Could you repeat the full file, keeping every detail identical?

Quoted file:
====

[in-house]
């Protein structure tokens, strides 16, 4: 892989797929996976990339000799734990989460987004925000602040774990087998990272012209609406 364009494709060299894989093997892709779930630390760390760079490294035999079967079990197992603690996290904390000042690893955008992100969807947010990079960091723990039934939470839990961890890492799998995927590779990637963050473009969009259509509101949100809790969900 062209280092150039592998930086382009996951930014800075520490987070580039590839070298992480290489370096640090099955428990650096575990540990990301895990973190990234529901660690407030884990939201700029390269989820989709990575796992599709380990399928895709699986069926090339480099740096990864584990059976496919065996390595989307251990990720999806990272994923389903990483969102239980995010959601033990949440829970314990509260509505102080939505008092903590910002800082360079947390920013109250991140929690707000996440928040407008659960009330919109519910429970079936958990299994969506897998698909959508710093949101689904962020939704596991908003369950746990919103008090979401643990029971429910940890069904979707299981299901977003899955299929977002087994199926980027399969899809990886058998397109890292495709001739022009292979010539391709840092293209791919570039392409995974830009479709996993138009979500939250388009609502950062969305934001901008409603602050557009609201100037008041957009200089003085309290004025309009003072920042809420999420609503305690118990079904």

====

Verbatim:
[in-house]
């Protein structure tokens, strides 16, 4: 892989797929996976990339000799734990989460987004925000602040774990087998990272012209609406 364009494709060299894989093997892709779930630390760390760079490294035999079967079990197992603690996290904390000042690893955008992100969807947010990079960091723990039934939470839990961890890492799998995927590779990637963050473009969009259509509101949100809790969900 062209280092150039592998930086382009996951930014800075520490987070580039590839070298992480290489370096640090099955428990650096575990540990990301895990973190990234529901660690407030884990939201700029390269989820989709990575796992599709380990399928895709699986069926090339480099740096990864584990059976496919065996390595989307251990990720999806990272994923389903990483969102239980995010959601033990949440829970314990509260509505102080939505008092903590910002800082360079947390920013109250991140929690707000996440928040407008659960009330919109519910429970079936958990299994969506897998698909959508710093949101689904962020939704596991908003369950746990919103008090979401643990029971429910940890069904979707299981299901977003899955299929977002087994199926980027399969899809990886058998397109890292495709001739022009292979010539391709840092293209791919570039392409995974830009479709996993138009979500939250388009609502950062969305934001901008409603602050557009609201100037008041957009200089003085309290004025309009003072920042809420999420609503305690118990079904």